What is the purpose of the program?
The purpose of Florida's Turnpike Enterprise
is to help meet the state's growing transportation needs and stimulate economic development through investment in Florida's infrastructure.
The Turnpike System strives to achieve this goal by delivering capital projects related to safety, capacity, access, preservation, and expansion.
What are the program's main activities?
The program engages in a number of activities to support turnpike operations, including planning, constructing, maintaining, repairing, and operating the turnpike system. Activities also include acquiring right-of-way needed to expand the turnpike system and resources necessary to support program services.
The turnpike enterprise provides toll operations for the turnpike system and operates seven department-owned facilities. The turnpike enterprise also is responsible for implementing the SunPass
electronic toll collection system.
What is the state turnpike system?
Florida's Turnpike is a 483-mile system of limited-access toll highways. The turnpike system
is composed of the following toll highways.
- Turnpike Mainline, extends from Interstate 75 in Sumter County south to Miami-Dade County and includes the Beachline West Expressway (320 miles)
- Veterans Expressway/Suncoast Parkway in Hernando, Hillsborough, and Pasco counties (57 miles)
- Seminole Expressway/ Southern Connector Extension of the Central Florida Green Way in Orange, Osceola, and Seminole counties (24 miles)
- Beachline East Expressway in Orange and Brevard Counties (22 miles)
- Polk Parkway in Polk County (25 miles)
- Sawgrass Expressway in Broward County (23 miles)
- Daniel Webster Western Beltway, Part C in Orange and Osceola counties (11 miles)
- I-4 Connector, a series of ramps that connect Interstate 4 with the Selmon Expressway west of 31st Street in Tampa (1 mile)
Who administers the program?
Florida's Turnpike Enterprise is administered by an executive director who serves at the pleasure of the Secretary of the Department of Transportation.
How are these activities funded?
Multi-use Corridors of Regional Economic Significance. The 2019 Legislature enacted Ch. 2019-43, Laws of Florida, which created this program within the department. The purpose of the program is to revitalize rural communities, encourage job creation, and provide regional connectivity by building three new toll roads: the Southwest-Central Florida Connector (Collier County to Polk County), the Suncoast Connector (Citrus County to Jefferson County), and 3) the Northern Turnpike Connector (northern terminus of the Florida Turnpike northwest to the Suncoast Parkway). Construction is planned from December 31, 2022, to December 31, 2030.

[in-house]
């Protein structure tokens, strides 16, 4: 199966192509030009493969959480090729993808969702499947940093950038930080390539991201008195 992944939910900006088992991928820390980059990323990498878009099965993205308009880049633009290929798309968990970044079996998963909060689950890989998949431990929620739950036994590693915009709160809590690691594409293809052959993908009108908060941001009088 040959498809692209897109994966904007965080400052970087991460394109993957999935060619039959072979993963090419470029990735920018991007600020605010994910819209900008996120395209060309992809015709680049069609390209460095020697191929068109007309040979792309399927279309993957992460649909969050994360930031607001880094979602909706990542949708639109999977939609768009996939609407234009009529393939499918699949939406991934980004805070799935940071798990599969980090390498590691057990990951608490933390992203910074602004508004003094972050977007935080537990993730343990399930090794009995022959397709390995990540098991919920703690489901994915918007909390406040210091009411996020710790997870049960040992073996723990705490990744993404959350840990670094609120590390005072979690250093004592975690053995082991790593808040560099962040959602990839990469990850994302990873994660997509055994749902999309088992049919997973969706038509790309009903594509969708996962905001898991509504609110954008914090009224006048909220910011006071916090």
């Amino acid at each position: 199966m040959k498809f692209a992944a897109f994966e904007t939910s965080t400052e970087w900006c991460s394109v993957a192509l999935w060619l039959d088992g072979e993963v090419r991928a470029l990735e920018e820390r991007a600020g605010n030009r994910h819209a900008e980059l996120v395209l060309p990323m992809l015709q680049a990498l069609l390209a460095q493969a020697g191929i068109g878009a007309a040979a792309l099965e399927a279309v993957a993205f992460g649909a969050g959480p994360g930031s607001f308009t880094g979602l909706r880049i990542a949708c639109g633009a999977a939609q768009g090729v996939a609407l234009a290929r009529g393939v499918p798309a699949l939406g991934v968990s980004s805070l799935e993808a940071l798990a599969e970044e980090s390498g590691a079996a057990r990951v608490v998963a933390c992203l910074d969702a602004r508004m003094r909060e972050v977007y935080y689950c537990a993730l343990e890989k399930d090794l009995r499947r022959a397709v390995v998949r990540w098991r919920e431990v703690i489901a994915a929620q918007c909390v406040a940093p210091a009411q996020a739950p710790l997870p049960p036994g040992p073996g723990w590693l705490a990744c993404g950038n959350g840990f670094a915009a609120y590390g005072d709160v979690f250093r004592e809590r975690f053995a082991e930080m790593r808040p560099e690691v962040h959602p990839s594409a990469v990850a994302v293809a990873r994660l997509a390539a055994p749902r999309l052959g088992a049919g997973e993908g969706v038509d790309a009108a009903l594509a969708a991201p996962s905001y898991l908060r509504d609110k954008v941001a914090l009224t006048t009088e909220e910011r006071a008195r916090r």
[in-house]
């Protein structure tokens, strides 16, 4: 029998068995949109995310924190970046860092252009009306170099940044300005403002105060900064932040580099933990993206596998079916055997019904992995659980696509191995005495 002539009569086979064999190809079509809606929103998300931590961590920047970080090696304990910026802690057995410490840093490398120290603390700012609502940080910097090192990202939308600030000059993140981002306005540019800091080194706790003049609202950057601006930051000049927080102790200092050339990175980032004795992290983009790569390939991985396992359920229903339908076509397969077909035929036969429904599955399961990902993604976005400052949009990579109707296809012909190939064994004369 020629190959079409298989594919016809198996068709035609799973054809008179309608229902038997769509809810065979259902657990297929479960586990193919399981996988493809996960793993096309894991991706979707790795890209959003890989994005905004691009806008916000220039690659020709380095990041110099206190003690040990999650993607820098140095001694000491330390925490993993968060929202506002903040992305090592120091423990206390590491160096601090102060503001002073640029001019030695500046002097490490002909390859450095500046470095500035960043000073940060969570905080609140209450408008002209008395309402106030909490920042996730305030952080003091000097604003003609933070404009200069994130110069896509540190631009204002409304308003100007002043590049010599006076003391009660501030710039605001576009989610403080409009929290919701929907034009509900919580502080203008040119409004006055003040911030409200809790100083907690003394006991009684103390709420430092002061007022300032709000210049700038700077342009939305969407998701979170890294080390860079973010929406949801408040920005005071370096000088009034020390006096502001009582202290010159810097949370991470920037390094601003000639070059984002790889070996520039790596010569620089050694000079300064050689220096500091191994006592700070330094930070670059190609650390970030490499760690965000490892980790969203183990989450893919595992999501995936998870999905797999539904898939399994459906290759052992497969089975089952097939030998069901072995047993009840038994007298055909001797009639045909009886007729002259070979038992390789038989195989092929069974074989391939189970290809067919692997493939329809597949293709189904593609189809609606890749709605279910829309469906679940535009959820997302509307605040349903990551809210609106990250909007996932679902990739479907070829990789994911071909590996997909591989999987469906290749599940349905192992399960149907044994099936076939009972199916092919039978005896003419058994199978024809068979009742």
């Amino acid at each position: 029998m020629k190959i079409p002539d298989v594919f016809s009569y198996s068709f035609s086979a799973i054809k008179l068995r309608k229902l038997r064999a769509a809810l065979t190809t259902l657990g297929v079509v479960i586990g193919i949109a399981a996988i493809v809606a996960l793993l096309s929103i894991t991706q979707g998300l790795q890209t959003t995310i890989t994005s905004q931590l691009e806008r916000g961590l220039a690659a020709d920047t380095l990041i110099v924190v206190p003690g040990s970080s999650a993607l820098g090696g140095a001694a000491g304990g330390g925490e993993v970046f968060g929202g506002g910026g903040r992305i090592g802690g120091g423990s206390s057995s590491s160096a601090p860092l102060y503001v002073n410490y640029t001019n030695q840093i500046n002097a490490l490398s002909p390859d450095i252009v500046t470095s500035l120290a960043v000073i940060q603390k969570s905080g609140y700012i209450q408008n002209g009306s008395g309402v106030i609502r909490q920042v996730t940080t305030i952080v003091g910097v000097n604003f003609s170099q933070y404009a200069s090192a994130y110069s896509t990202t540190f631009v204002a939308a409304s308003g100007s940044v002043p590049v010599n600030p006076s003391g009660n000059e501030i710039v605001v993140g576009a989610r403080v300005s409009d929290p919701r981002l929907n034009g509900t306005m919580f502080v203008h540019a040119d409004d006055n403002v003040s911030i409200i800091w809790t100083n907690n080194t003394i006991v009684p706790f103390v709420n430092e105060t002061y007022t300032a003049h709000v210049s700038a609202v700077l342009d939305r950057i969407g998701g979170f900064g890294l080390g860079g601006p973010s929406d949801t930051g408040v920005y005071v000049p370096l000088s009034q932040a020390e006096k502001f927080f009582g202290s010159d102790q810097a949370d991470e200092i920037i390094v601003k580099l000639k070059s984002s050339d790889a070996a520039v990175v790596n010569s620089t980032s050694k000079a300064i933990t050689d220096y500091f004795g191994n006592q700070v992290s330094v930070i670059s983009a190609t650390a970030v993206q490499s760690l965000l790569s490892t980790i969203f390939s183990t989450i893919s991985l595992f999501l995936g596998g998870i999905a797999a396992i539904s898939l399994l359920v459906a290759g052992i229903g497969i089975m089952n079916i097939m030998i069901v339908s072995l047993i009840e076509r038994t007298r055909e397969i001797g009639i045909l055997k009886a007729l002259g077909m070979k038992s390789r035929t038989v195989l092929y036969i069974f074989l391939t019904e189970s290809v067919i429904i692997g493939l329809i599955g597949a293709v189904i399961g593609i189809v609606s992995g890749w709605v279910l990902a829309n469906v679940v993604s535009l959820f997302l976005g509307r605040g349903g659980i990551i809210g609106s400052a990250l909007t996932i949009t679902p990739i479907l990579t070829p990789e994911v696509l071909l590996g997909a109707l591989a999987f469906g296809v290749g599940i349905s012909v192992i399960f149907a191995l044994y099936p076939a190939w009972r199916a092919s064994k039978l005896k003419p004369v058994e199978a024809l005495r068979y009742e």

In February and March 2020, FDOT released initial policies and graphics for all three M-CORES corridors that include policies to enhance and protect existing roads, infrastructure, and environmental assets such as water flow and wildlife corridors. The maps show areas FDOT has committed to, as a starting point, that will not be impacted or that new corridors will not go through. A related report will be due to the Governor and Legislature in the fall of 2020.
Expressway Construction Projects. Construction is complete on the 15-mile northern section of the First Coast Expressway from I-10 in Duval County to State Road 21 (Blanding Boulevard) in Clay County. Construction has begun on the 20-mile central section from State Road 21 to County Road 209 in Clay County. The expressway is a 46.5 mile limited access toll road that will connect I-10 in Duval County to I-95 in St. Johns County. Suncoast Parkway 2 is under construction in Citrus County. This is a 13-mile northern extension of the existing toll road from U.S. Highway 98 to State Road 44.
Where can I find related OPPAGA reports?
A complete list of related OPPAGA reports is available on our website
Where can I get more information?
What are the applicable statutes?
Whom do I contact for help?
Florida's Turnpike Enterprise, 1-800-749-7453